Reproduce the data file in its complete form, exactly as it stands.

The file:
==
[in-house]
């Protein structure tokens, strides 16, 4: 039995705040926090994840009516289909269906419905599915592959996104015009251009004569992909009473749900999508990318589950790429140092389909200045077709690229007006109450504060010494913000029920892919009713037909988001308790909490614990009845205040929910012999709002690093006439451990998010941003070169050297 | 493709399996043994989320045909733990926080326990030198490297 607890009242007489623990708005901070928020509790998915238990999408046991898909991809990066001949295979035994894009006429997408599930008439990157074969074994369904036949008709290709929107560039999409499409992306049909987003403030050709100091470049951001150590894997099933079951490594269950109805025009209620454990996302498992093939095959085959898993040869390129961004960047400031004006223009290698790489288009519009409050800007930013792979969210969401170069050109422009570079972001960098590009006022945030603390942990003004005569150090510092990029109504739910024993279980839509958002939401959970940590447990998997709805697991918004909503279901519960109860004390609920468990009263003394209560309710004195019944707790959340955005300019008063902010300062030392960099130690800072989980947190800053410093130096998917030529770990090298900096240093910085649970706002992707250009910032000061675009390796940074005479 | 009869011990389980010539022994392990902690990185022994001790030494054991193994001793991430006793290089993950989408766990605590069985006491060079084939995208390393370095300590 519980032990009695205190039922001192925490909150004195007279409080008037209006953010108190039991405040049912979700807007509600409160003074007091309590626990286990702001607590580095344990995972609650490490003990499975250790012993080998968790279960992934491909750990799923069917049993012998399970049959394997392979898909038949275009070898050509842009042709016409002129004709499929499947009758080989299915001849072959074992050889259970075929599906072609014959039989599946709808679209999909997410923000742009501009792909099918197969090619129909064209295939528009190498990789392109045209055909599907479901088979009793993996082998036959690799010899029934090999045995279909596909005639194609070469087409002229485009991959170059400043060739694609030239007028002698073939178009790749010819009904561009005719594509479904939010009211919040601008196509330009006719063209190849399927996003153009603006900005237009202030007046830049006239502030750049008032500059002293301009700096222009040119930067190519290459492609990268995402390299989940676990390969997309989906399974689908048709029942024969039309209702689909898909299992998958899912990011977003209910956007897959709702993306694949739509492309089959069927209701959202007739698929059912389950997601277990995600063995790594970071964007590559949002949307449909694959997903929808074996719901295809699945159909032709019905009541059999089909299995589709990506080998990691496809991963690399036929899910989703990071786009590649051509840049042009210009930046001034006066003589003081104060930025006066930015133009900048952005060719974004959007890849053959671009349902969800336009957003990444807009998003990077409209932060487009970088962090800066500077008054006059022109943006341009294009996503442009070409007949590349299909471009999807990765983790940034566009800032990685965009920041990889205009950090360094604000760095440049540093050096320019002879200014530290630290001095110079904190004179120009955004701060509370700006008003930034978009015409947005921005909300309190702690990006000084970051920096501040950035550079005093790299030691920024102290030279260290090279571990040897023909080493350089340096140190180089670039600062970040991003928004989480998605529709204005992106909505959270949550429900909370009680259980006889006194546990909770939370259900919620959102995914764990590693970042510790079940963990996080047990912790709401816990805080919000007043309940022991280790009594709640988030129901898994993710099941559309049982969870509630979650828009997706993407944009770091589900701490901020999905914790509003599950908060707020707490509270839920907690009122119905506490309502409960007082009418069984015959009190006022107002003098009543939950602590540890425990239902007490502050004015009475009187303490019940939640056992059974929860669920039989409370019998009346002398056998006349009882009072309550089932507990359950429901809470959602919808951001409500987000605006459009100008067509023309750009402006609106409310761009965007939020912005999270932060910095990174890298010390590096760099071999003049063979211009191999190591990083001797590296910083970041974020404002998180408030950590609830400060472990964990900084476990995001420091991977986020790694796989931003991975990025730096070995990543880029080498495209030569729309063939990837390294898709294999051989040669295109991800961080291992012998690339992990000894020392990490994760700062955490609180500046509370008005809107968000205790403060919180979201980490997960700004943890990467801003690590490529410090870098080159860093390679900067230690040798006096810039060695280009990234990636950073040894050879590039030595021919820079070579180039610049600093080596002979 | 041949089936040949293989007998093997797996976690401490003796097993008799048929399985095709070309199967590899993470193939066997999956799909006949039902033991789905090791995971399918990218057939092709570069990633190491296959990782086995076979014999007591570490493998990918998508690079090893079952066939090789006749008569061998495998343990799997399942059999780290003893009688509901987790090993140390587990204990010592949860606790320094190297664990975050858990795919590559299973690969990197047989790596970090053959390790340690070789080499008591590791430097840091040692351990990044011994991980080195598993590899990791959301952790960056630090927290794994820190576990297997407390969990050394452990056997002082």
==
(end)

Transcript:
[in-house]
């Protein structure tokens, strides 16, 4: 039995705040926090994840009516289909269906419905599915592959996104015009251009004569992909009473749900999508990318589950790429140092389909200045077709690229007006109450504060010494913000029920892919009713037909988001308790909490614990009845205040929910012999709002690093006439451990998010941003070169050297 | 493709399996043994989320045909733990926080326990030198490297 607890009242007489623990708005901070928020509790998915238990999408046991898909991809990066001949295979035994894009006429997408599930008439990157074969074994369904036949008709290709929107560039999409499409992306049909987003403030050709100091470049951001150590894997099933079951490594269950109805025009209620454990996302498992093939095959085959898993040869390129961004960047400031004006223009290698790489288009519009409050800007930013792979969210969401170069050109422009570079972001960098590009006022945030603390942990003004005569150090510092990029109504739910024993279980839509958002939401959970940590447990998997709805697991918004909503279901519960109860004390609920468990009263003394209560309710004195019944707790959340955005300019008063902010300062030392960099130690800072989980947190800053410093130096998917030529770990090298900096240093910085649970706002992707250009910032000061675009390796940074005479 | 009869011990389980010539022994392990902690990185022994001790030494054991193994001793991430006793290089993950989408766990605590069985006491060079084939995208390393370095300590 519980032990009695205190039922001192925490909150004195007279409080008037209006953010108190039991405040049912979700807007509600409160003074007091309590626990286990702001607590580095344990995972609650490490003990499975250790012993080998968790279960992934491909750990799923069917049993012998399970049959394997392979898909038949275009070898050509842009042709016409002129004709499929499947009758080989299915001849072959074992050889259970075929599906072609014959039989599946709808679209999909997410923000742009501009792909099918197969090619129909064209295939528009190498990789392109045209055909599907479901088979009793993996082998036959690799010899029934090999045995279909596909005639194609070469087409002229485009991959170059400043060739694609030239007028002698073939178009790749010819009904561009005719594509479904939010009211919040601008196509330009006719063209190849399927996003153009603006900005237009202030007046830049006239502030750049008032500059002293301009700096222009040119930067190519290459492609990268995402390299989940676990390969997309989906399974689908048709029942024969039309209702689909898909299992998958899912990011977003209910956007897959709702993306694949739509492309089959069927209701959202007739698929059912389950997601277990995600063995790594970071964007590559949002949307449909694959997903929808074996719901295809699945159909032709019905009541059999089909299995589709990506080998990691496809991963690399036929899910989703990071786009590649051509840049042009210009930046001034006066003589003081104060930025006066930015133009900048952005060719974004959007890849053959671009349902969800336009957003990444807009998003990077409209932060487009970088962090800066500077008054006059022109943006341009294009996503442009070409007949590349299909471009999807990765983790940034566009800032990685965009920041990889205009950090360094604000760095440049540093050096320019002879200014530290630290001095110079904190004179120009955004701060509370700006008003930034978009015409947005921005909300309190702690990006000084970051920096501040950035550079005093790299030691920024102290030279260290090279571990040897023909080493350089340096140190180089670039600062970040991003928004989480998605529709204005992106909505959270949550429900909370009680259980006889006194546990909770939370259900919620959102995914764990590693970042510790079940963990996080047990912790709401816990805080919000007043309940022991280790009594709640988030129901898994993710099941559309049982969870509630979650828009997706993407944009770091589900701490901020999905914790509003599950908060707020707490509270839920907690009122119905506490309502409960007082009418069984015959009190006022107002003098009543939950602590540890425990239902007490502050004015009475009187303490019940939640056992059974929860669920039989409370019998009346002398056998006349009882009072309550089932507990359950429901809470959602919808951001409500987000605006459009100008067509023309750009402006609106409310761009965007939020912005999270932060910095990174890298010390590096760099071999003049063979211009191999190591990083001797590296910083970041974020404002998180408030950590609830400060472990964990900084476990995001420091991977986020790694796989931003991975990025730096070995990543880029080498495209030569729309063939990837390294898709294999051989040669295109991800961080291992012998690339992990000894020392990490994760700062955490609180500046509370008005809107968000205790403060919180979201980490997960700004943890990467801003690590490529410090870098080159860093390679900067230690040798006096810039060695280009990234990636950073040894050879590039030595021919820079070579180039610049600093080596002979 | 041949089936040949293989007998093997797996976690401490003796097993008799048929399985095709070309199967590899993470193939066997999956799909006949039902033991789905090791995971399918990218057939092709570069990633190491296959990782086995076979014999007591570490493998990918998508690079090893079952066939090789006749008569061998495998343990799997399942059999780290003893009688509901987790090993140390587990204990010592949860606790320094190297664990975050858990795919590559299973690969990197047989790596970090053959390790340690070789080499008591590791430097840091040692351990990044011994991980080195598993590899990791959301952790960056630090927290794994820190576990297997407390969990050394452990056997002082």